Treatment for Achilles’ Tendon Injuries

The Achilles’ tendon is the largest tendon in the human body. It is made up of three different muscles and has a different type of sheath than the other tendons – a porous one, allowing blood to flow to the tendon itself. These particularities of the Achilles’ tendon explain in a great measure why its injury is considered one of the most serious ones both by doctors and physical therapists.

How do you know that you have hurt your Achilles’ tendon? In the lighter forms of the injuries, you feel constant pain in the heel and its back. This kind of pain usually signals an inflammation, either of the porous sheath or of the tendon itself. Left untreated properly (i.e. when you only apply topical treatment for pain relief), the inflammation may get worse over time and lead to rupture – the most serious form of Achilles’ tendon injury that leaves patients unable to walk properly, run or climb stairs.

Stage 1 – Diagnose

If you believe that you have suffered an Achilles’ tendon injury, it is very important to seek medical attention immediately and not attempt to put further stress on the injured leg. As explained above, even intermittent pain in the heel may signify an injury of the Achilles’ tendon, so do not self-treat the pain, ignoring its cause.

The most common test performed by doctors to determine a clear diagnosis is called the Thompson test: you will be asked to lie on your stomach, while the examining doctor will squeeze your calf. In healthy individuals, this action will result in a flexion of the foot. If your tendon is injured, your foot will not produce this response.

Stage 2 – Treatment

Depending on the severity of the case, the doctor may recommend either surgery or non-surgical treatment. The most common form of treatment is surgery, which is a routine procedure for medical professionals. It is the first choice for treatment in young, active athletes, and healthy individuals which do not suffer from conditions which pose a high risk in case of surgery.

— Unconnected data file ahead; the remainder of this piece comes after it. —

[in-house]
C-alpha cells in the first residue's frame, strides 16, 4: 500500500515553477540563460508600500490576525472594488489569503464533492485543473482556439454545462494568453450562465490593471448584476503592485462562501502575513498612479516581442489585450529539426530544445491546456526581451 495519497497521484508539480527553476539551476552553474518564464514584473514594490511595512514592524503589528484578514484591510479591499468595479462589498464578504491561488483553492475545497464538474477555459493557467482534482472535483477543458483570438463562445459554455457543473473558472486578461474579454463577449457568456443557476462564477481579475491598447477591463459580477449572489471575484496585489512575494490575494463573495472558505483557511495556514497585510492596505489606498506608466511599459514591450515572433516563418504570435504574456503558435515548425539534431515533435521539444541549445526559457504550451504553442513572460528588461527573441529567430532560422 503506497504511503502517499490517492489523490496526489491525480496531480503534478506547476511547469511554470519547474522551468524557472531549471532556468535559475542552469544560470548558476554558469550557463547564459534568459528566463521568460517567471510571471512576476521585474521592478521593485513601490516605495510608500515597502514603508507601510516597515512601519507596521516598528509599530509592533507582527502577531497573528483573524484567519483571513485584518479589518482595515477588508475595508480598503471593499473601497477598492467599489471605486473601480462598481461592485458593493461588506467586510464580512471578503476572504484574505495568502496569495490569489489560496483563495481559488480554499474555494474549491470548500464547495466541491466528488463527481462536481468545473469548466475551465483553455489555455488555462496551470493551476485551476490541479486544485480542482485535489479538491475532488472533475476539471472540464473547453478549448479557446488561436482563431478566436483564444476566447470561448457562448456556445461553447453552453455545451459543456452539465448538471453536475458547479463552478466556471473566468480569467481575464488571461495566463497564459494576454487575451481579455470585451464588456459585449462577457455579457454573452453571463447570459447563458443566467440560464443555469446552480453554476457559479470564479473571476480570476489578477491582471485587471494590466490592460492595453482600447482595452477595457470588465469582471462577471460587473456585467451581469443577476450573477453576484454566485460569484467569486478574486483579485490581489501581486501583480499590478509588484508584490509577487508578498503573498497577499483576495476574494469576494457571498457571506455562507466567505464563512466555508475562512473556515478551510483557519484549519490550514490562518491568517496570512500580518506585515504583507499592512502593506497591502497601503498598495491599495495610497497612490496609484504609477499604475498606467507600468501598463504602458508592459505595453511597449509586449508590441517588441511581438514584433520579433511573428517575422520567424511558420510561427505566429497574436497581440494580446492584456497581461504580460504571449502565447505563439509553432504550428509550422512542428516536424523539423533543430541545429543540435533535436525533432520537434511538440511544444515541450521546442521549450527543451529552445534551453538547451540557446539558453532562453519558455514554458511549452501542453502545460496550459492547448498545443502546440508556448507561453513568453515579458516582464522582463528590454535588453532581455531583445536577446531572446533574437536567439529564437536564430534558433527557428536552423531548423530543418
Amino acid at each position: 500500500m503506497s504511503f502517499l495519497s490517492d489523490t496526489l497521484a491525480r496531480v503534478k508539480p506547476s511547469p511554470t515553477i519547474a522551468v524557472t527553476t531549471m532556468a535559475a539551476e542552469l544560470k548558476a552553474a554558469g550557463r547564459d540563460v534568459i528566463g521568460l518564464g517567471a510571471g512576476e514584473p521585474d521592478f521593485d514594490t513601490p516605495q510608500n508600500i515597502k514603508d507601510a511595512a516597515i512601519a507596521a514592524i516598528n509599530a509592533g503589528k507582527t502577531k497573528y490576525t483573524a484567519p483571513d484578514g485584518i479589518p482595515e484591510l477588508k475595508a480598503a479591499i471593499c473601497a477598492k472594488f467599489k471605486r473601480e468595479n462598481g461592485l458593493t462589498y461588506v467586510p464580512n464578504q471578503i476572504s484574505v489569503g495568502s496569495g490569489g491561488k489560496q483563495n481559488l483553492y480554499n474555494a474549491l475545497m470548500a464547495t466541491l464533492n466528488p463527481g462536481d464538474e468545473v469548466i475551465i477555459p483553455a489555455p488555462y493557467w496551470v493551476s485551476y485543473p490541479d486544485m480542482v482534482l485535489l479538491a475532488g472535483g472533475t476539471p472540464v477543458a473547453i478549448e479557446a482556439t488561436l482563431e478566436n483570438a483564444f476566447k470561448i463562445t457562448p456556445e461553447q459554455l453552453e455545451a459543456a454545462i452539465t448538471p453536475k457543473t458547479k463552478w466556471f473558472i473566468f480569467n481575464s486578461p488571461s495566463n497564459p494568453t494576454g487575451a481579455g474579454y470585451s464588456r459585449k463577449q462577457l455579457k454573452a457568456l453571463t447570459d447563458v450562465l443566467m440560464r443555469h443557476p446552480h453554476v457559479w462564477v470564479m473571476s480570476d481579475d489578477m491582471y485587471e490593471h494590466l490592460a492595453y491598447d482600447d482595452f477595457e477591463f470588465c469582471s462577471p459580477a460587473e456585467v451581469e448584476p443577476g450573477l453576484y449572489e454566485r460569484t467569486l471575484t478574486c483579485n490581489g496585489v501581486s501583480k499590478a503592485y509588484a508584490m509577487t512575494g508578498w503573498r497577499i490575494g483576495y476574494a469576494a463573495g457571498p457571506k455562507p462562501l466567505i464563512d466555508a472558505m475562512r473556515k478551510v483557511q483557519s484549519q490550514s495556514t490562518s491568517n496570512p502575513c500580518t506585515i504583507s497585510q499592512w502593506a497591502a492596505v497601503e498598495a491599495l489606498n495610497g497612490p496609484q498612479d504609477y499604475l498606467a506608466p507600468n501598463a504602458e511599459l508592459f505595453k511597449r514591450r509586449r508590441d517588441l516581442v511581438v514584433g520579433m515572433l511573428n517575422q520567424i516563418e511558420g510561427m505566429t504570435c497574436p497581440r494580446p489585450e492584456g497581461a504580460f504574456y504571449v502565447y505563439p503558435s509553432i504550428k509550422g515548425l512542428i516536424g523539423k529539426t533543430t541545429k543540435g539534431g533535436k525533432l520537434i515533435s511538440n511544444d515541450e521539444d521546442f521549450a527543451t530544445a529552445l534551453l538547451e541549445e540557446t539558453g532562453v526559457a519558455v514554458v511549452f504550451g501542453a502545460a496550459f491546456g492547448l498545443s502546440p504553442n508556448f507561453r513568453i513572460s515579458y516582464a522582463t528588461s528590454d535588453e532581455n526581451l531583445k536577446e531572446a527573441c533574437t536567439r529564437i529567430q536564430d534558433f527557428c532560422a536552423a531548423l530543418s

Achilles’ tendon surgery can be either open or closed. Open surgery involves an incision allowing the surgeon to see the tendon clearly. Closed surgery is performed through several small incisions.  However, in both situations a cast or postoperative boot is applied on the injured leg to allow complete healing without risk of renewing the injury.

Stage 3 – Recovery

Once your doctor confirms that your injury has healed and you may begin the recovery phase, you should contact a physical therapist, who will develop a specific routine to regain mobility in your ankle. The purpose of the recovery plan after Achilles’ tendon injury is to strengthen the tendon again, and to recover the mobility and stability in walking and running.

The most common types of physical therapy are:

Stretching – Stretching and flexibility routines are essential for a complete recovery. Your therapist will start with light routines, and progressively increase their complexity until you achieve complete mobility in your ankle.

Deep massage – Professional massage therapy is aimed at stimulating blood flow, helping your muscles and tendons recover, and preventing further injuries.

Throughout the treatment and recovery procedures, it is extremely important to follow your doctor’s and therapist’s recommendations and not attempt any kind of physical effort involving the injured leg. Achilles’ tendon injuries are some of the most serious types of running injuries and, if untreated properly, may leave you unable to run properly and unable to put your full body weight on your leg.

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